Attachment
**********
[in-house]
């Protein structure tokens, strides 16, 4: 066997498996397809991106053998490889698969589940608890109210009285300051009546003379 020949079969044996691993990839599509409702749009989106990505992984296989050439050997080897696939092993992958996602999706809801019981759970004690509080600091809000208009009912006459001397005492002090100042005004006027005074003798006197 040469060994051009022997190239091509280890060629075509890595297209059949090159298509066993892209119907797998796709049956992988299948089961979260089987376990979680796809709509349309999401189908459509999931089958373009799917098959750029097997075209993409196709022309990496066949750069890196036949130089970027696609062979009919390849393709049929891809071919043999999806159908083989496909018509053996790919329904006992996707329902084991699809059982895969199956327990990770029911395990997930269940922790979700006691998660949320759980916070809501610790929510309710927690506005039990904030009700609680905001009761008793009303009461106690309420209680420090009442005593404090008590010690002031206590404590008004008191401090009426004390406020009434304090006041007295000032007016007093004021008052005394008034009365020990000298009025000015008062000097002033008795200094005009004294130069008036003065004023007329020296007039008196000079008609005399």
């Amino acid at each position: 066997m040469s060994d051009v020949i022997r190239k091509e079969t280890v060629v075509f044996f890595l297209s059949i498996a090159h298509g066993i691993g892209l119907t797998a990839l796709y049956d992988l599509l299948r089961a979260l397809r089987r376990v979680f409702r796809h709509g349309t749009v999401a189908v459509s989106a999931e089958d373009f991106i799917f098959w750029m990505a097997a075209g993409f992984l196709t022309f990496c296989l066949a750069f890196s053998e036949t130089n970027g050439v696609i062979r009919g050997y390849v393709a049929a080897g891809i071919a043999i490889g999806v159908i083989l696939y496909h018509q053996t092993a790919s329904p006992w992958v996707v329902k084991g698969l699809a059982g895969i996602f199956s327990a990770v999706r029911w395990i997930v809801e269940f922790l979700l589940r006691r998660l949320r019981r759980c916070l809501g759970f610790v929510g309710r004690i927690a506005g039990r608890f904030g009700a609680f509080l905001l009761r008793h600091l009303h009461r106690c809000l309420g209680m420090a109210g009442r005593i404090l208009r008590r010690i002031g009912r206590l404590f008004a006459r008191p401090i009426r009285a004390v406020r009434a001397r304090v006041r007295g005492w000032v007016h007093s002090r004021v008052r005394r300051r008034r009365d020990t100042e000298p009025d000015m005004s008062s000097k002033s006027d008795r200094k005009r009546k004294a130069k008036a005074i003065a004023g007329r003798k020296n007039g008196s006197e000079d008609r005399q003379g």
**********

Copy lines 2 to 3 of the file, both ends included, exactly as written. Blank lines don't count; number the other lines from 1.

């Protein structure tokens, strides 16, 4: 066997498996397809991106053998490889698969589940608890109210009285300051009546003379 020949079969044996691993990839599509409702749009989106990505992984296989050439050997080897696939092993992958996602999706809801019981759970004690509080600091809000208009009912006459001397005492002090100042005004006027005074003798006197 040469060994051009022997190239091509280890060629075509890595297209059949090159298509066993892209119907797998796709049956992988299948089961979260089987376990979680796809709509349309999401189908459509999931089958373009799917098959750029097997075209993409196709022309990496066949750069890196036949130089970027696609062979009919390849393709049929891809071919043999999806159908083989496909018509053996790919329904006992996707329902084991699809059982895969199956327990990770029911395990997930269940922790979700006691998660949320759980916070809501610790929510309710927690506005039990904030009700609680905001009761008793009303009461106690309420209680420090009442005593404090008590010690002031206590404590008004008191401090009426004390406020009434304090006041007295000032007016007093004021008052005394008034009365020990000298009025000015008062000097002033008795200094005009004294130069008036003065004023007329020296007039008196000079008609005399």
């Amino acid at each position: 066997m040469s060994d051009v020949i022997r190239k091509e079969t280890v060629v075509f044996f890595l297209s059949i498996a090159h298509g066993i691993g892209l119907t797998a990839l796709y049956d992988l599509l299948r089961a979260l397809r089987r376990v979680f409702r796809h709509g349309t749009v999401a189908v459509s989106a999931e089958d373009f991106i799917f098959w750029m990505a097997a075209g993409f992984l196709t022309f990496c296989l066949a750069f890196s053998e036949t130089n970027g050439v696609i062979r009919g050997y390849v393709a049929a080897g891809i071919a043999i490889g999806v159908i083989l696939y496909h018509q053996t092993a790919s329904p006992w992958v996707v329902k084991g698969l699809a059982g895969i996602f199956s327990a990770v999706r029911w395990i997930v809801e269940f922790l979700l589940r006691r998660l949320r019981r759980c916070l809501g759970f610790v929510g309710r004690i927690a506005g039990r608890f904030g009700a609680f509080l905001l009761r008793h600091l009303h009461r106690c809000l309420g209680m420090a109210g009442r005593i404090l208009r008590r010690i002031g009912r206590l404590f008004a006459r008191p401090i009426r009285a004390v406020r009434a001397r304090v006041r007295g005492w000032v007016h007093s002090r004021v008052r005394r300051r008034r009365d020990t100042e000298p009025d000015m005004s008062s000097k002033s006027d008795r200094k005009r009546k004294a130069k008036a005074i003065a004023g007329r003798k020296n007039g008196s006197e000079d008609r005399q003379g």